* This message isn’t for everybody. If your photographic pleasure derives from simply breathing fresh air and admiring the view, or if your camera is just an accessory that helps you share and relive those outdoor experiences later, you’re already a successful photographer. But if you aren’t achieving the results you long for, either in the quality of your images or the attention they attract, please read on.
Are you insane?
Albert Einstein defined insanity as doing the same thing over and over again but expecting different results. Hmmm. For some reason this reminds me of the thousands of good landscape photographers with hundreds of truly beautiful images they can’t sell. These photographers have a good eye for composition, own all the best equipment, know when to be at the great locations, and are virtual gurus with state-of-the-art processing software. Yet they haven’t achieved (their definition of) success.
Conducting photo workshops gives me pretty good insight into the mindset of the most serious amateur photographers (the photographers serious enough to spend lots of money and vacation time for several days of sunrise-to-sunset photography). I’m frequently struck by the number of amateur photographers with serious aspirations who are so mesmerized by today’s technology that they’ve turned over control of the most important aspects of their craft to their camera. Their solution to photographic failure is to buy more equipment, visit more locations, and master more software. The tool they overlook is the one on top of their shoulders.
Knowledge vs. understanding
Just as a new camera won’t make you a better photographer, simply upgrading your photography knowledge won’t do it either—knowledge is nothing more than ingested and regurgitated information. Understanding, on the other hand, (among other things) gives you the ability to use information to create new knowledge—solve problems.
Many photographers invest far too much energy acquiring knowledge, and far too little energy understanding what they just learned. For example, it’s not enough to know that a longer shutter speed or bigger aperture means more light if that knowledge doesn’t translate into an understanding of how to manage light, motion, and depth with your camera.
Automatic modes in most cameras handle static, midday light beautifully, yet struggle in the limited light, extreme dynamic range, and harsh conditions that artistic photographers seek. I see many serious amateur photographers with so much faith in technology that they possess a critical deficiency of two fundamental photographic principles:
Books and internet resources are a great place to start acquiring these principles, but the knowledge you gain there won’t turn to understanding until you get out with your camera and apply them. When these principles become second nature, you’ll be amazed at what you’ll be able to accomplish with your photography.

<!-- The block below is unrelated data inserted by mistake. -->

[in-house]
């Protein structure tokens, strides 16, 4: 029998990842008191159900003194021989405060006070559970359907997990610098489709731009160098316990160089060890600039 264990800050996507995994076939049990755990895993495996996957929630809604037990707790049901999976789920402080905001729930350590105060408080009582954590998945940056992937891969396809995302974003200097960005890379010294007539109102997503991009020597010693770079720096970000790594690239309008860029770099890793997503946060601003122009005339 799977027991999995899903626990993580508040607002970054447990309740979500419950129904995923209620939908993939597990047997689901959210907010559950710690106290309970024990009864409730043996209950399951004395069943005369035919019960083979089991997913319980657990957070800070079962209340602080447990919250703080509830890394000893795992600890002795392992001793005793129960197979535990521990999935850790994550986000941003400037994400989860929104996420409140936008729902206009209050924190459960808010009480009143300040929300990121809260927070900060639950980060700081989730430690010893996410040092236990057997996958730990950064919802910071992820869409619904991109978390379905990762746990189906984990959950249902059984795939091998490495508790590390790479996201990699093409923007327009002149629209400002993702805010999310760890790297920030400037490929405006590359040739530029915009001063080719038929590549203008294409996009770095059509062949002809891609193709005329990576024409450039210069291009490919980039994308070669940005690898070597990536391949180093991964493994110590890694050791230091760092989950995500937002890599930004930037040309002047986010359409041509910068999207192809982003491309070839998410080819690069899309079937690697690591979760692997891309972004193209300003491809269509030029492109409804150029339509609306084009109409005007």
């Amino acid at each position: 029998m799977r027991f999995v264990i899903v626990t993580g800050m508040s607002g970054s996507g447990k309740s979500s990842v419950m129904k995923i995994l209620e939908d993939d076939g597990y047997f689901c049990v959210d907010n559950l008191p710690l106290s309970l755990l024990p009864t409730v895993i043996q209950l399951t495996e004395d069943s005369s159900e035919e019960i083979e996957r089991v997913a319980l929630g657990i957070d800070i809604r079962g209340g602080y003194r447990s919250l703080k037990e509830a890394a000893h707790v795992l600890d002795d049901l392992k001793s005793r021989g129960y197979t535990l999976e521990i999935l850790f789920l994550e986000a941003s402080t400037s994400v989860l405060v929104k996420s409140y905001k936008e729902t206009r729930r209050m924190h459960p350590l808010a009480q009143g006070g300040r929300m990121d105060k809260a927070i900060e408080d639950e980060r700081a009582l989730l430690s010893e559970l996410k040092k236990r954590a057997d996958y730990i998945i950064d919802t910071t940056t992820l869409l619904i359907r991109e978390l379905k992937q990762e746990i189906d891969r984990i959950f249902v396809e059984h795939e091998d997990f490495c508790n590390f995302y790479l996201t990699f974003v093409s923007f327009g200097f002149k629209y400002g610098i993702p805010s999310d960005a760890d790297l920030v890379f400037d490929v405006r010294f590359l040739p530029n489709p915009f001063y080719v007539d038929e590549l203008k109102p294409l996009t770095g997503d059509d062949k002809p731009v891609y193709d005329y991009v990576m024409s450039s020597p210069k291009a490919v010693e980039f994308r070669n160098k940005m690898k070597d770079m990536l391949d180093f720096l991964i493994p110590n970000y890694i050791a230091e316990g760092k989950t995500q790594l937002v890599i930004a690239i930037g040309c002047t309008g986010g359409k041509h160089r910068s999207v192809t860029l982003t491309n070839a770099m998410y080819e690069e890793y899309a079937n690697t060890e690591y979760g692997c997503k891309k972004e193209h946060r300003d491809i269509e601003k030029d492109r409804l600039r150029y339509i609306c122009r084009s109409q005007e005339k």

The image at the top of the post is from a visit to Yosemite’s Valley View last November. I chose it because it demonstrate how I applied the essential photographic principles above to accomplish my goal.
I arrived at Valley View that afternoon to find it blanketed with fresh snow—had I opted for the obvious composition, I’d have captured a gorgeous version of something that’s already been captured thousands of times. But I wanted something different, so I headed upriver a hundred feet or so to this dogwood I remembered from previous visits. (In fact, it’s the same dogwood featured in one of my favorite images.) I found that the sudden snow had caught the dogwood’s colorful leaves off-guard, leaving many still dangling from the snowy branches like frozen Christmas ornaments.
I wanted to emphasize the collision of seasons, and once I had my composition, I started working on how to deal with the factors limiting my objective for the scene:
The light in this scene was low but easy, with a very narrow dynamic range that fit easily within my camera’s range of capture. Because I was on a tripod, camera-shake wasn’t a concern; in the low light I only needed to worry about finding a shutter speed that would stop the breeze. Wanting lots of depth of field, but concerned about diffraction (from a too-small aperture), I decided f16 would give me complete sharpness in the leaves (essential), with just a little softness in the background and minimal diffraction. But f16 at my preferred ISO 100 resulted in a 1/8 second exposure that I feared wouldn’t be enough to freeze the swaying branches. So I bumped my ISO to 200, confident that I could make 1/15 work if I timed my exposure for a lull in the breeze (I was not at all concerned about the minimal noise introduced by the higher ISO). I clicked several frames just to be sure the breeze hadn’t introduced motion blur too small to detect on my LCD.
Insanity is in the mind of the beholder
If landscape photography gives you what you want, then by all means, continue doing what you’re doing. But if you’re having a hard time achieving a photographic goal, I suggest that the solution is likely not doing more of what you’re already doing. Instead, reevaluate your comprehension of fundamental photographic principles that you might not have thought about for years. You’ll know you’re there when you have complete control of the light, motion, and depth for every scene you encounter, know how to get the result you want or that it’s simply not possible.
Do I really think you’re insane for doing otherwise? Of course not. But I do think you’ll feel a little more sane if you learn to take more control of your camera.